Fig 3In this reading, ice is not a material nor a natural process nor a state of water, it is a series of evolving relationships that hold the potential to be made. The Arctic and the Antarctic are vast deposits of phenomenal and human history that are constantly being assembled and reassembled. Most scholars would agree that we should not take the politics and power-dynamics of our objects of study for granted, and yet little attention has been paid to the ways in which digital representational tools construct northern environments (and their phenomena) for the purpose of specific activities. It is through these very interfaces that certain iterations of icebergs get “made.” Human-environment relations are inherently worked through at these interfaces, where mediated environments come into being, so it follows that we should come to know the (institutional, corporate, communicative, and ecological) processes of becoming that underpin them. Environmental historians are particularly well-placed to read through these layers of signification, to take them apart and reassemble them in ways that tell context-responsive stories that can address our emergent here and now of water scarcity, definitive anthropogenic environmental change, and a neoliberal expansion of the boundaries of resource extraction, particularly at the Poles (Carey 2010: 166).

It would seem that media environments take their diverse points of departure through interfaces that look to the future, such as forecasted melt rates and predicted transportation routes. Yet the choice of what parameters and characteristics to employ within a media environment is far from self-evident. Analyzing why icebergs have been represented on screens in the way they have reveals much about the people who construct the representations in addition to the icebergs being represented. Much as Paul Edwards provides “the climate” with its data-driven past (2010), so too can icebergs extend their reach back to past modes of calculation, epistemologies of extraction, and practices of visualization. “Modern 4D assimilation systems,” as Edwards writes, “literally synthesize global data, constrained but not determined by observations” (2010: 433). The drive to generate truly accurate global data, derived and adopted from the established practices of meteorologists and their associated institutional settings (Harper 2008: 226), can, in part, be read through the current, largely corporate efforts to forecast the potential tow-paths of North Atlantic icebergs. In my JNS article, I show how the creation of icebergs as phenomena open to potential commercial exploitation is linked to their representation as media objects with controllable, predictable characteristics. Icebergs, to follow Julie Cruikshank, can be objects of amplification for environmental historians; that is both very concrete and measurable markers (or predictive models) of anthropogenic environmental change, and equally mobile, metaphorical, and generative emblems of the meeting point between a warming atmosphere and ice.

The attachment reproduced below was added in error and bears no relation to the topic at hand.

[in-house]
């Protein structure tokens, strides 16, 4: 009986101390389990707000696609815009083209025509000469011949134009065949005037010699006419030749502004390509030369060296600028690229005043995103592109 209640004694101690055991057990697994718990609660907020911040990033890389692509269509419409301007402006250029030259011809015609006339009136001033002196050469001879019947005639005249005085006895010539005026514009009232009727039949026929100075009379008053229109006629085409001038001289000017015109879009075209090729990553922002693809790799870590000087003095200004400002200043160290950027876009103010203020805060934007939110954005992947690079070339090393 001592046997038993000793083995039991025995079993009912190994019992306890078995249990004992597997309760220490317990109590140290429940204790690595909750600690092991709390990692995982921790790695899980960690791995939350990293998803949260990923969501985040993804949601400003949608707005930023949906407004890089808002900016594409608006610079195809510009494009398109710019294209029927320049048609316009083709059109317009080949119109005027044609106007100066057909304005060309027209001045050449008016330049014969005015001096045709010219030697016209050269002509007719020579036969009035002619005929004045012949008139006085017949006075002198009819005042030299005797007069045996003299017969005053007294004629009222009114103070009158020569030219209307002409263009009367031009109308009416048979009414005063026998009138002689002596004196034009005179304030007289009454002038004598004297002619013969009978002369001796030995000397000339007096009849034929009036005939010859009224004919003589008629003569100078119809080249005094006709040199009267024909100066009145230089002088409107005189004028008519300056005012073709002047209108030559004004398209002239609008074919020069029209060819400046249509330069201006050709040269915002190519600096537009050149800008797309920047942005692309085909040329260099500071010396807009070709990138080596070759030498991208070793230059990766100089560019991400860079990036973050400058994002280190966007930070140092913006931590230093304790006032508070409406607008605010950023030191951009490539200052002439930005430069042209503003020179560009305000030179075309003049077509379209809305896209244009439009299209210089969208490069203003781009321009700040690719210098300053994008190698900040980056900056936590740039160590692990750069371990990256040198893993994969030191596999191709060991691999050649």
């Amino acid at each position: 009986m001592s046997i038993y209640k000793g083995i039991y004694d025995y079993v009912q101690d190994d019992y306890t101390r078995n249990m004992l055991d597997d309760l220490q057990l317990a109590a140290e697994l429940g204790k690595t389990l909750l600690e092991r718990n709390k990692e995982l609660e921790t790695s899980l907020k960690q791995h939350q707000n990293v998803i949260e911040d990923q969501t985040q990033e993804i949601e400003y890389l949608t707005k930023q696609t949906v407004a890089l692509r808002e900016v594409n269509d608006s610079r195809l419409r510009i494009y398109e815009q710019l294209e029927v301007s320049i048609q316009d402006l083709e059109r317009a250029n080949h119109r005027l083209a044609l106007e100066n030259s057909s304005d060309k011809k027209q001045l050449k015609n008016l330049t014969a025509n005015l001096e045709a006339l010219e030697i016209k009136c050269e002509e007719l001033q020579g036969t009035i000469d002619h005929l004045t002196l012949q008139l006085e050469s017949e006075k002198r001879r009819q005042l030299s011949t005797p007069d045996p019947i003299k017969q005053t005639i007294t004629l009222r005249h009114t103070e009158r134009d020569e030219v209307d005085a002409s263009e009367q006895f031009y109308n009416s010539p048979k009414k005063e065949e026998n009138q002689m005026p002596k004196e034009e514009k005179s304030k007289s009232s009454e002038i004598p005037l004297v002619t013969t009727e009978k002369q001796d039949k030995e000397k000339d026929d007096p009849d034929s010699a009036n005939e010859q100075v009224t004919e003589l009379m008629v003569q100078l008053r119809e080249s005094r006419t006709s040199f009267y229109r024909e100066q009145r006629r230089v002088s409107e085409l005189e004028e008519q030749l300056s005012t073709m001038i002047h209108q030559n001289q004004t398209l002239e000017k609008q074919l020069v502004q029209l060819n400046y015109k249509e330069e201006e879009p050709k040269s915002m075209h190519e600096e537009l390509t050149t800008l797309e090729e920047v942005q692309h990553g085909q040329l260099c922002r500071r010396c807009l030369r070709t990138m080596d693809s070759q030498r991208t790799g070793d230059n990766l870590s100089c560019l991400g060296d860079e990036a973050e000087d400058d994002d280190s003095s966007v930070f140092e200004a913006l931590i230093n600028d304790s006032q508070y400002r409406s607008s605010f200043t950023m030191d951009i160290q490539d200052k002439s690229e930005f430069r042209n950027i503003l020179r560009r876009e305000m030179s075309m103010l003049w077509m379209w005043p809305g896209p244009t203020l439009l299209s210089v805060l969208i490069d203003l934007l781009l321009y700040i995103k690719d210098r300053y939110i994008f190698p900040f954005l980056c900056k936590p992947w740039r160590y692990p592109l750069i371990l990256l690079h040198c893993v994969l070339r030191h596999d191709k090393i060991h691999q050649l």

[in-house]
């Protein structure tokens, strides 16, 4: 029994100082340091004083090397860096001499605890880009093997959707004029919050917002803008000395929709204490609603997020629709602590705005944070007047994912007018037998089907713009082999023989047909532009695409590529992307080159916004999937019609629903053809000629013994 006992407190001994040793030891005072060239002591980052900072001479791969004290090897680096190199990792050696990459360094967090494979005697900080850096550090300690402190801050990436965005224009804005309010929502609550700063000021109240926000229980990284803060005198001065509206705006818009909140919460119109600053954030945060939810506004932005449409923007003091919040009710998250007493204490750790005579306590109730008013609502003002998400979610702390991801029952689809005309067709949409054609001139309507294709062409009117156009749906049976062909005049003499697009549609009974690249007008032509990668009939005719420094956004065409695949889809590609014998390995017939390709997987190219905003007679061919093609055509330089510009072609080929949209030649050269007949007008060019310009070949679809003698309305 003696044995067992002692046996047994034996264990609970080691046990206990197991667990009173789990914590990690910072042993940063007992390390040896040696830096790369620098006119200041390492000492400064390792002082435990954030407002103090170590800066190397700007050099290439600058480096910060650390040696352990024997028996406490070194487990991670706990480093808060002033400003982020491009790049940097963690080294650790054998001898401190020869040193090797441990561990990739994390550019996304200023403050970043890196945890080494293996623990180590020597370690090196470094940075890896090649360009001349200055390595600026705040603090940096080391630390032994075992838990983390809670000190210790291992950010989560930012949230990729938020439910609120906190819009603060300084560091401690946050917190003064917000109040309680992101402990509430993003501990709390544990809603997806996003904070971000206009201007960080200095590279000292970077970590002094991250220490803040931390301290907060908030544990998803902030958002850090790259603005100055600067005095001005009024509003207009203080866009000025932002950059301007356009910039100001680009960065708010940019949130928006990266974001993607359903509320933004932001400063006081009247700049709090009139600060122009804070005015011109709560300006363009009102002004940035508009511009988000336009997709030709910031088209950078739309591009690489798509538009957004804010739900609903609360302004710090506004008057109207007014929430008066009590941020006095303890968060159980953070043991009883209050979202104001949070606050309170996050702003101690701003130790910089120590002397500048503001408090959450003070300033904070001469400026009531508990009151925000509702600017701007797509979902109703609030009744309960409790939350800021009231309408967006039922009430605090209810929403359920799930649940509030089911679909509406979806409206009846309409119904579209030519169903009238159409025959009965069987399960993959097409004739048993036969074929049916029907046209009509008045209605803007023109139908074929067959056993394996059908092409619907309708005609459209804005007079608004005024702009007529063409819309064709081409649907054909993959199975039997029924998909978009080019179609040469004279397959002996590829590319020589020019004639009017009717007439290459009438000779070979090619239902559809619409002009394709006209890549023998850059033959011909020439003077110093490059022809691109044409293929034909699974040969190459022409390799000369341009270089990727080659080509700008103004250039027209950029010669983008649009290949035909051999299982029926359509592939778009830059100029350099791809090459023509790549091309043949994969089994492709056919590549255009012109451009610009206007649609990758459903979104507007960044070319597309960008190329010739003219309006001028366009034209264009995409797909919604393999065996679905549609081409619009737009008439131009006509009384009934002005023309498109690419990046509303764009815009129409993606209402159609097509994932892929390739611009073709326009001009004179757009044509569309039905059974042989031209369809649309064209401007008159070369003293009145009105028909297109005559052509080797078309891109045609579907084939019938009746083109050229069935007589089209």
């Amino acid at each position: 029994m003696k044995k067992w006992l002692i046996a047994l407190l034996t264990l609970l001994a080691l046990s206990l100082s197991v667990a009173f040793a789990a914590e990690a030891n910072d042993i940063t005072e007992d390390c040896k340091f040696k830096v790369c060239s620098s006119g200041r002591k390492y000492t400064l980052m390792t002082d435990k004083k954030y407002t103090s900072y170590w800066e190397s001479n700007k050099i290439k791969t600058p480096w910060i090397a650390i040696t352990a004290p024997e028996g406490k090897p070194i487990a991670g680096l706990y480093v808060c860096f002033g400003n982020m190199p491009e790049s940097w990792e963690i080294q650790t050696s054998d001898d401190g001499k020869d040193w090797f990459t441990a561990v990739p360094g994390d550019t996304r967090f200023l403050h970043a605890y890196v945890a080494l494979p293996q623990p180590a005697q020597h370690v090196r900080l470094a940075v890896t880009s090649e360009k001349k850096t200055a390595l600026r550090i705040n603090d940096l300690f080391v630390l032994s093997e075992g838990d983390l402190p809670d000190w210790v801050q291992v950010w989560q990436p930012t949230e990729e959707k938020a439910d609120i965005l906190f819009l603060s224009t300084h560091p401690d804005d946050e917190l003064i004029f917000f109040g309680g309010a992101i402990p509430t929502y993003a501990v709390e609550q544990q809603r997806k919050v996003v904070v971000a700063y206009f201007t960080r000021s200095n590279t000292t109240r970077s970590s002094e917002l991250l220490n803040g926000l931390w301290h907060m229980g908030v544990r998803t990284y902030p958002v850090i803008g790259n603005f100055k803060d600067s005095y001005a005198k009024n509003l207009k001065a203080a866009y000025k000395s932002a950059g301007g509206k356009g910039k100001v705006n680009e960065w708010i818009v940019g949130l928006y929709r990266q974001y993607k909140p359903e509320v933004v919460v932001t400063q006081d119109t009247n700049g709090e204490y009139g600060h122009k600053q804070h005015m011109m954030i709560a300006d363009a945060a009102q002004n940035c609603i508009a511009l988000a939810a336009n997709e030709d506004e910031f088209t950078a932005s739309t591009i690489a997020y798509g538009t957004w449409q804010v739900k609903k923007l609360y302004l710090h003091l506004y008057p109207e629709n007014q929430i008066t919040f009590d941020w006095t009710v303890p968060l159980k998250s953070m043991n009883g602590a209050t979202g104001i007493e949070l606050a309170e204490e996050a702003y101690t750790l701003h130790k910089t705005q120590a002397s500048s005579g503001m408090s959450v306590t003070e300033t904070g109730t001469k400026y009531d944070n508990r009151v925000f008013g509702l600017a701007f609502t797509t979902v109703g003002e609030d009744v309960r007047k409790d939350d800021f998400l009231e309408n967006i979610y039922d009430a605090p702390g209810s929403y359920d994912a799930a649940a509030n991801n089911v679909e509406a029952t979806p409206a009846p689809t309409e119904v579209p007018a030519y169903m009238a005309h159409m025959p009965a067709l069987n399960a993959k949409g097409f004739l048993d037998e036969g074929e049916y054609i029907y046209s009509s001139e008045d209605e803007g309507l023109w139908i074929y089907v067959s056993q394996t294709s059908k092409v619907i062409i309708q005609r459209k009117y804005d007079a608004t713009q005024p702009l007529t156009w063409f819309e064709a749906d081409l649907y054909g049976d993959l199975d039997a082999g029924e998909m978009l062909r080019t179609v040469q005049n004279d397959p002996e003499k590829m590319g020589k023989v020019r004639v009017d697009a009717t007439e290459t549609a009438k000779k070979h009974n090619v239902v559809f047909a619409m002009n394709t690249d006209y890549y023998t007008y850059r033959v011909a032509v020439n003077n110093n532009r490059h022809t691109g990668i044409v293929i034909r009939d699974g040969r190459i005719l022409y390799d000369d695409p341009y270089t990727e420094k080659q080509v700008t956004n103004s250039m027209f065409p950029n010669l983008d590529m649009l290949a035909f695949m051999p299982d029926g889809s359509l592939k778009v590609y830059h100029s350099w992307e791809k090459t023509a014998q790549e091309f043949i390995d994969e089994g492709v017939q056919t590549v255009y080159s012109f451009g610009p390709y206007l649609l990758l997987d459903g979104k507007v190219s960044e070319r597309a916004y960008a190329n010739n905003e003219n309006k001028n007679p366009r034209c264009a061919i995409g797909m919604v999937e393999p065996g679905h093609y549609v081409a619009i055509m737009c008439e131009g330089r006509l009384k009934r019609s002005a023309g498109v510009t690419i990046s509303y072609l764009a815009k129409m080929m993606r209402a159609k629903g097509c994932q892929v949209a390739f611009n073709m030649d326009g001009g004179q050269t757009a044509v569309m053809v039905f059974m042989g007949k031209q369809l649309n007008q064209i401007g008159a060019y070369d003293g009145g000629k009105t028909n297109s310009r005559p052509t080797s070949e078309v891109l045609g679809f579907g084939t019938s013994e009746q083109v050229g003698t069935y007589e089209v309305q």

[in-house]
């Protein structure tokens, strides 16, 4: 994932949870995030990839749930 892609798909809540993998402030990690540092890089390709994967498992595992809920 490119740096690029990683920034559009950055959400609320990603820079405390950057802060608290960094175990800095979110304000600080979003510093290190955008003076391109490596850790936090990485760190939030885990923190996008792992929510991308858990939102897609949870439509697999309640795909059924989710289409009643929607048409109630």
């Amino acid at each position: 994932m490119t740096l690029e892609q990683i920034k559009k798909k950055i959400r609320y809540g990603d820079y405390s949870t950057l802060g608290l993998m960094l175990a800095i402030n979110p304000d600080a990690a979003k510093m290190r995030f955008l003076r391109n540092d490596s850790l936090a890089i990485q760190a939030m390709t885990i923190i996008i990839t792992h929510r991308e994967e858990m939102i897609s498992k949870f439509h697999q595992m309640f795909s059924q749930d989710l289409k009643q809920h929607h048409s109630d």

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Featured Image: “Iceberg 2 1997 08 07” by Ansgar Walk – photo taken by Ansgar Walk. Licensed under CC BY-SA 2.5 via Wikimedia Commons.